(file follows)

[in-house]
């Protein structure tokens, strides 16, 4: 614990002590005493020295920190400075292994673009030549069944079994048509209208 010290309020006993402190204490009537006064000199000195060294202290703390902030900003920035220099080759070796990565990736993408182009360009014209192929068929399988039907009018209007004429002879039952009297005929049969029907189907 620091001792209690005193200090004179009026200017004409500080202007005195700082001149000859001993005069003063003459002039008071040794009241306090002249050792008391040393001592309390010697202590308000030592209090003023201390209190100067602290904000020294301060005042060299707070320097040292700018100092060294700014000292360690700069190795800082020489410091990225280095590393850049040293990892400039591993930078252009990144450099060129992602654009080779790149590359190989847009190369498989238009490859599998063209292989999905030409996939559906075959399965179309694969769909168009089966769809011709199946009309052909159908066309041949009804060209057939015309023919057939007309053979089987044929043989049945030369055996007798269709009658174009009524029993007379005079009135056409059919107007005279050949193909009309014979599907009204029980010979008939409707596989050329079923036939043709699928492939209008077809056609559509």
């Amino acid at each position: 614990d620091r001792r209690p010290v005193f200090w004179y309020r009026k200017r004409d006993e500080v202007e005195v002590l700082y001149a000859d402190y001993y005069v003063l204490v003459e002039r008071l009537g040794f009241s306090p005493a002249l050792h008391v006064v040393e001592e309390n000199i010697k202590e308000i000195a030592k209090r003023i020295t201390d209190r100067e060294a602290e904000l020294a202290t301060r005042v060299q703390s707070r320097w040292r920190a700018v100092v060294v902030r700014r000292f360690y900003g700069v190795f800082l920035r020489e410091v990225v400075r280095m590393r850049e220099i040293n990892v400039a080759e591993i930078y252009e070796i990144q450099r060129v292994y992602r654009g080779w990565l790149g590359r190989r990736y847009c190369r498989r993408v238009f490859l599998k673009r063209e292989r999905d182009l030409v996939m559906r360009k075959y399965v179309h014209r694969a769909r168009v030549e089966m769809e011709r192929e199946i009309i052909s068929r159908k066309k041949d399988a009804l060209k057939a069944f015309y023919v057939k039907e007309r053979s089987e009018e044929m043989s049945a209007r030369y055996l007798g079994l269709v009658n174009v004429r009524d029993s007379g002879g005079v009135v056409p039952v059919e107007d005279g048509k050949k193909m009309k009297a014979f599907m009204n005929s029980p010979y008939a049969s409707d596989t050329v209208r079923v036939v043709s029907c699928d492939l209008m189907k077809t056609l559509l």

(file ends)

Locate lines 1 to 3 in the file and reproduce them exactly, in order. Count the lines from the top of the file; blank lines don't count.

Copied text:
[in-house]
């Protein structure tokens, strides 16, 4: 614990002590005493020295920190400075292994673009030549069944079994048509209208 010290309020006993402190204490009537006064000199000195060294202290703390902030900003920035220099080759070796990565990736993408182009360009014209192929068929399988039907009018209007004429002879039952009297005929049969029907189907 620091001792209690005193200090004179009026200017004409500080202007005195700082001149000859001993005069003063003459002039008071040794009241306090002249050792008391040393001592309390010697202590308000030592209090003023201390209190100067602290904000020294301060005042060299707070320097040292700018100092060294700014000292360690700069190795800082020489410091990225280095590393850049040293990892400039591993930078252009990144450099060129992602654009080779790149590359190989847009190369498989238009490859599998063209292989999905030409996939559906075959399965179309694969769909168009089966769809011709199946009309052909159908066309041949009804060209057939015309023919057939007309053979089987044929043989049945030369055996007798269709009658174009009524029993007379005079009135056409059919107007005279050949193909009309014979599907009204029980010979008939409707596989050329079923036939043709699928492939209008077809056609559509």
């Amino acid at each position: 614990d620091r001792r209690p010290v005193f200090w004179y309020r009026k200017r004409d006993e500080v202007e005195v002590l700082y001149a000859d402190y001993y005069v003063l204490v003459e002039r008071l009537g040794f009241s306090p005493a002249l050792h008391v006064v040393e001592e309390n000199i010697k202590e308000i000195a030592k209090r003023i020295t201390d209190r100067e060294a602290e904000l020294a202290t301060r005042v060299q703390s707070r320097w040292r920190a700018v100092v060294v902030r700014r000292f360690y900003g700069v190795f800082l920035r020489e410091v990225v400075r280095m590393r850049e220099i040293n990892v400039a080759e591993i930078y252009e070796i990144q450099r060129v292994y992602r654009g080779w990565l790149g590359r190989r990736y847009c190369r498989r993408v238009f490859l599998k673009r063209e292989r999905d182009l030409v996939m559906r360009k075959y399965v179309h014209r694969a769909r168009v030549e089966m769809e011709r192929e199946i009309i052909s068929r159908k066309k041949d399988a009804l060209k057939a069944f015309y023919v057939k039907e007309r053979s089987e009018e044929m043989s049945a209007r030369y055996l007798g079994l269709v009658n174009v004429r009524d029993s007379g002879g005079v009135v056409p039952v059919e107007d005279g048509k050949k193909m009309k009297a014979f599907m009204n005929s029980p010979y008939a049969s409707d596989t050329v209208r079923v036939v043709s029907c699928d492939l209008m189907k077809t056609l559509l």